Repaired lord's roads, bridges, fences Worked several days a week sunup to sundown farming domain In return for lifetime of labor, peasants had right to farm several acres for themselves
Peasant family ate a simple diet of black bread with vegetables such as peas, cabbage, turnips, or onions Seldom had meat unless poached wild game at the risk of hash punishment A meal might include fish if living by a river Hunger was common, especially in late winter
Peasants had no schooling and no knowledge of a larger world. Most peasants never ventured more than a few miles from their village. Lived in a manor, which was essentially a self-sufficient world. They produced almost everything then needed, from food and clothing to simple furniture and tools. Water mill was nearby to grind grain, a tiny church, and the manor house. fields surrounding the village were divided into strips of land in different fields so that good and bad land was shared fairly.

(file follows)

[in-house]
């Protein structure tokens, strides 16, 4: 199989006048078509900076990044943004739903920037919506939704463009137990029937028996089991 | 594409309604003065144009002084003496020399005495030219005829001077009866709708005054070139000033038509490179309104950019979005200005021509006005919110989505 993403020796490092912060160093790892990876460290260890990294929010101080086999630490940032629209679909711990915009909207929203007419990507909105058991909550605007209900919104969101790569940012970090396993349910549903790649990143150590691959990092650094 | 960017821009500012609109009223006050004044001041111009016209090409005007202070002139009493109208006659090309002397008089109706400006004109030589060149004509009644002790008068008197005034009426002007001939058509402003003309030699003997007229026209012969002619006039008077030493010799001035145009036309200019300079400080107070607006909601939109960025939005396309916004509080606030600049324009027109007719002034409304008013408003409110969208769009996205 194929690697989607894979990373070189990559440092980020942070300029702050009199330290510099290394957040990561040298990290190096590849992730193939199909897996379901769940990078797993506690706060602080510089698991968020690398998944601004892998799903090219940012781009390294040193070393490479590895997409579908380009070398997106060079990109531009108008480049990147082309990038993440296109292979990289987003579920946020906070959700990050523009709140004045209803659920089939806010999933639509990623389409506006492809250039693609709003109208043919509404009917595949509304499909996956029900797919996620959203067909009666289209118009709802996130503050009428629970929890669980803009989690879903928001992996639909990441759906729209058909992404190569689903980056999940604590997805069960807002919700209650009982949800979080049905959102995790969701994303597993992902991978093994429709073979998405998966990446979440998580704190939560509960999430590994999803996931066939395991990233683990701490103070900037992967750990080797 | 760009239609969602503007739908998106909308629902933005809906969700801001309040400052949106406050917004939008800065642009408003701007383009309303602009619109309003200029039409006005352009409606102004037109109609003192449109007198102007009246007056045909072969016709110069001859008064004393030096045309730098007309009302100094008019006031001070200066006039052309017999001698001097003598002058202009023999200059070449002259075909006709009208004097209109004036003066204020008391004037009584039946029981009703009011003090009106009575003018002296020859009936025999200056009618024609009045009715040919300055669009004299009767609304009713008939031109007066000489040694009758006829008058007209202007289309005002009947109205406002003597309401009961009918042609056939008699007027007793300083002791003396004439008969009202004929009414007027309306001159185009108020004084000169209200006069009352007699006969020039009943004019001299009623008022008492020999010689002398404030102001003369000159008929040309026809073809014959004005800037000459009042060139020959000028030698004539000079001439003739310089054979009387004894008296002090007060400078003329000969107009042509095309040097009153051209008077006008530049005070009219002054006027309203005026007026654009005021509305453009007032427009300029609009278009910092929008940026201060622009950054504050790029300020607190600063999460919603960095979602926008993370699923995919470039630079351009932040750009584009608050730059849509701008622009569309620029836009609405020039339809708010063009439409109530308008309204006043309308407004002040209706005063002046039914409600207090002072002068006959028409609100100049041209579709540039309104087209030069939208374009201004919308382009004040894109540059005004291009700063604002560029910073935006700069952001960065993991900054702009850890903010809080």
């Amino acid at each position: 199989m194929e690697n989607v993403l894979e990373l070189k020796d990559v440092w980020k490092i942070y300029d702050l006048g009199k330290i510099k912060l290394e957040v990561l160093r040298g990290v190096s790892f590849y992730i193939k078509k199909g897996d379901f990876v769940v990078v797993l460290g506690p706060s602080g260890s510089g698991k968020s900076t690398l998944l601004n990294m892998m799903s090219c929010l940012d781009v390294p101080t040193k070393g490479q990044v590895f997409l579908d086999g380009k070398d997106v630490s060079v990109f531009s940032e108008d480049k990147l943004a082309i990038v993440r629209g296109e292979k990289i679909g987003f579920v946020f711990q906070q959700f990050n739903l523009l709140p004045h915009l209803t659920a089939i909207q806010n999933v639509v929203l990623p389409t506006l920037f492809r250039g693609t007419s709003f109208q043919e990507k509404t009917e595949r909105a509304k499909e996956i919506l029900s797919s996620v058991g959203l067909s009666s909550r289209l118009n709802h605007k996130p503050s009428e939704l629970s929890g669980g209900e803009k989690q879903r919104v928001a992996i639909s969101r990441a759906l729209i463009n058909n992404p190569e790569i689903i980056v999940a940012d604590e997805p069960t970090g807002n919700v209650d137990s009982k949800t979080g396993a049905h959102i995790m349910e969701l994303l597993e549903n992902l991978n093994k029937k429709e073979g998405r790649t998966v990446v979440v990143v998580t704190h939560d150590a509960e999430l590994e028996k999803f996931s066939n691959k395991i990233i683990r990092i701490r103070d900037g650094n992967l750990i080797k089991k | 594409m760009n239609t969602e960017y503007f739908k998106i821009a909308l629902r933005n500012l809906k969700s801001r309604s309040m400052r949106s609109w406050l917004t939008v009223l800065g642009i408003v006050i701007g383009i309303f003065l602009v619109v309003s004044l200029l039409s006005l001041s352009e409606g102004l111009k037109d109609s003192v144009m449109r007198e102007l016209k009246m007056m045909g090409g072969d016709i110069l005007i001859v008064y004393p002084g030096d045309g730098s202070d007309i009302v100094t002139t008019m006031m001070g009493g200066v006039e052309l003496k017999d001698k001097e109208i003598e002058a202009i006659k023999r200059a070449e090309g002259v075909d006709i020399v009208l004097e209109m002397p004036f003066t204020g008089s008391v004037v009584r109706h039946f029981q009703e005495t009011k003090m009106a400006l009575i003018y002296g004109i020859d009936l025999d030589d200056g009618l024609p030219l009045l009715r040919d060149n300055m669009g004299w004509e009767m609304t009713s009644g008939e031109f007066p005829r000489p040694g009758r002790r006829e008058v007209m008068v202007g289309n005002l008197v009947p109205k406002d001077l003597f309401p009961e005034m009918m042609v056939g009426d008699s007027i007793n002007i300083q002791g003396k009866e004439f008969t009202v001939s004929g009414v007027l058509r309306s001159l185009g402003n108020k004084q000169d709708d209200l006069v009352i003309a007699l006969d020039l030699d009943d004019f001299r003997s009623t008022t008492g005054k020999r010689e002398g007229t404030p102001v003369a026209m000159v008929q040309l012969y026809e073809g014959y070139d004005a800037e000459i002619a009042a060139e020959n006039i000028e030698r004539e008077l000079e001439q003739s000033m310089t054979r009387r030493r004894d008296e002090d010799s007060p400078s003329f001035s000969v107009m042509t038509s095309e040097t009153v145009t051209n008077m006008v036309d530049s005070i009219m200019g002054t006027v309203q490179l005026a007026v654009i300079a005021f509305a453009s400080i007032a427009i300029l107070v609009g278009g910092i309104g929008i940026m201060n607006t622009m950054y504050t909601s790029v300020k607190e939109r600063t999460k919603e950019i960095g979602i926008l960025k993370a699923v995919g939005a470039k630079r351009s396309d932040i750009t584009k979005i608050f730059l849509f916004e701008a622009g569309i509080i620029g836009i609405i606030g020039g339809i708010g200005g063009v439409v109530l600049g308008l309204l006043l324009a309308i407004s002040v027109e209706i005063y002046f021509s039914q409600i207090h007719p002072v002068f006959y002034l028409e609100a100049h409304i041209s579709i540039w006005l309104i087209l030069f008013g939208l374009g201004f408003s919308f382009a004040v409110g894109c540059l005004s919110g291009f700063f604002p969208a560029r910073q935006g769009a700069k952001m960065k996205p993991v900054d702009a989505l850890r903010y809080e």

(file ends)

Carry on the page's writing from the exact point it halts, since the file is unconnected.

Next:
Found occasions such as marriages and births despite life's grimness. Breaks came of holidays like Christmas and Easter, when they had a week off from work. Dozens of other festivals in the Christian calendar brought days off too. Might butcher animals so they could feast on meat. Might also be dancing and rough sports, from wrestling to ball games.
Peasants might attend chapel on the sabbath. After services, they gossiped or danced even though the priest might condemn racy songs or rowdy behavior. In medieval Europe, people believed in elves, fairies, and other nature spirits. Also had faith in love potions and magic charms and witches could cast a spell with one look. Where villagers had once sacrificed to the gods of sun and rain to ensure good crops, a priest might bless the fields in the name of Christ.
Had to pay the lord a fee when they married, inherited father's acres, or when they used the local mill to grind grain. Because money largely disappeared from medieval Europe, they paid with products such as grain, fruit, honey, eggs, or chickens. Other payments fell due at Christmas and Easter.